It's the 50% figure which – shockingly – keeps recurring. Fifty per cent of children are stunted, the vast majority due to undernourishment. Fifty per cent of women have anaemia for the same reason. In one survey, there was no evidence of any teaching activity in 50% of schools in seven big northern states, which explains terrible academic underachievement.
Despite considerable economic growth and increasing self-confidence as a major global player, modern India is a disaster zone in which millions of lives are wrecked by hunger and by pitiable investment in health and education services. Pockets of California amid sub-Saharan Africa, sum up Sen and Drèze.
The details are outrageous but the outlines of this story are familiar and Sen and Drèze are losing patience (they have collaborated on several previous books) and their last chapter is entitled The Need for Impatience. They want attention, particularly from the vast swath of the Indian middle classes who seem indifferent to the wretched lives of their neighbours. So they have aimed their critique at India's national amour-propre by drawing unfavourable comparisons, firstly with the great rival China but even more embarrassingly with a string of south Asian neighbours.
indian slum An Indian boy defecates in the open in one of New Delhi's slums. Photograph: AP Photo/Kevin Frayer
"There are reasons for India to hang its head in shame. Alongside the success, there have been gigantic failures," says Sen. He is making this critique loud and clear in the media on both sides of the Atlantic ahead of the book's launch in India this week. "India will prick up its ears when comparisons with China are made, but the comparison is not just tactical. China invested in massive expansion of education and healthcare in the 70s so that by 1979, life expectancy was 68 while in India it was only 54."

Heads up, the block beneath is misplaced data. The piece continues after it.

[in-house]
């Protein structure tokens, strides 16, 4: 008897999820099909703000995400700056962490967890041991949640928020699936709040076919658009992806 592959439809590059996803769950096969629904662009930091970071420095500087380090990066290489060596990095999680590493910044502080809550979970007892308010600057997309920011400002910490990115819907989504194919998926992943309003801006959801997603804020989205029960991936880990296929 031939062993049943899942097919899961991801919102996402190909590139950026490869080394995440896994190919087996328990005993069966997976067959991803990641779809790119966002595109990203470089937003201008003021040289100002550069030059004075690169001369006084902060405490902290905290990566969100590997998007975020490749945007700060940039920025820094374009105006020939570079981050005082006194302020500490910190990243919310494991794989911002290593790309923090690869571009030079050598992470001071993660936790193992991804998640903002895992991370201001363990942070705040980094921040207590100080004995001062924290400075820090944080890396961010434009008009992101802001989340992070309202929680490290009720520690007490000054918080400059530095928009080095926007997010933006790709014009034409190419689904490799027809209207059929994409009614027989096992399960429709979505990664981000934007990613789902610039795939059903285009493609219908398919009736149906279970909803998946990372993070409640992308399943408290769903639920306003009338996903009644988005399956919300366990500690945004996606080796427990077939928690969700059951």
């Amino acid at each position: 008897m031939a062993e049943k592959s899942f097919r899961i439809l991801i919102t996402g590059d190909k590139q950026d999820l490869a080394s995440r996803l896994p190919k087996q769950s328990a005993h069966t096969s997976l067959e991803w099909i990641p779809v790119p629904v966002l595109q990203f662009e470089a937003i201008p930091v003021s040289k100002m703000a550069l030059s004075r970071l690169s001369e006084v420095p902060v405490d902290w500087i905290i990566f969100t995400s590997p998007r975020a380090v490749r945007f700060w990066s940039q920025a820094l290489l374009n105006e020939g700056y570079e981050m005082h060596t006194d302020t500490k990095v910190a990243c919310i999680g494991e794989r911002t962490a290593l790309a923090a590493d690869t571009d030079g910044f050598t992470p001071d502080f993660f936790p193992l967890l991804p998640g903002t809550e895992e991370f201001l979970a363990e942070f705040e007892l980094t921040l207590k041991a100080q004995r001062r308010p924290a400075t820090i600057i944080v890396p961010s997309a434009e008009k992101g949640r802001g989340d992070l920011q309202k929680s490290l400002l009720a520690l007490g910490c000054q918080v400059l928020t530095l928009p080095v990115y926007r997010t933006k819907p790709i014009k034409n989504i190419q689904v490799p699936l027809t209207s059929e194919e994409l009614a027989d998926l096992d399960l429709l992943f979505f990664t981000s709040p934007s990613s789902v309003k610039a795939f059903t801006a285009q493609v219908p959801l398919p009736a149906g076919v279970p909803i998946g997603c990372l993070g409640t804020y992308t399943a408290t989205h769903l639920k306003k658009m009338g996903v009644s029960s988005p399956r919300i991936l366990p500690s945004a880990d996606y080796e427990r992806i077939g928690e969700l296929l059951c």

Sen and Drèze's argument is that these huge social investments have proved critical to sustaining China's impressive economic growth. Without comparable foundations, India's much lauded economic growth is faltering. Furthermore, they argue that India's overriding preoccupation with economic growth makes no sense without recognising that human development depends on how that wealth is used and distributed. What's the purpose of a development model that produces luxury shopping malls rather than sanitation systems that ensure millions of healthy lives, ask Drèze and Sen, accusing India of "unaimed opulence". India is caught in the absurd paradox of people having mobile phones but no toilets.
Even more stark is the comparison with Bangladesh. "Our hope is that India's public policymakers will be embarrassed by the comparison with Bangladesh. On a range of development indicators such as life expectancy, child immunisation and child mortality, Bangladesh has pulled ahead of India despite being poorer.'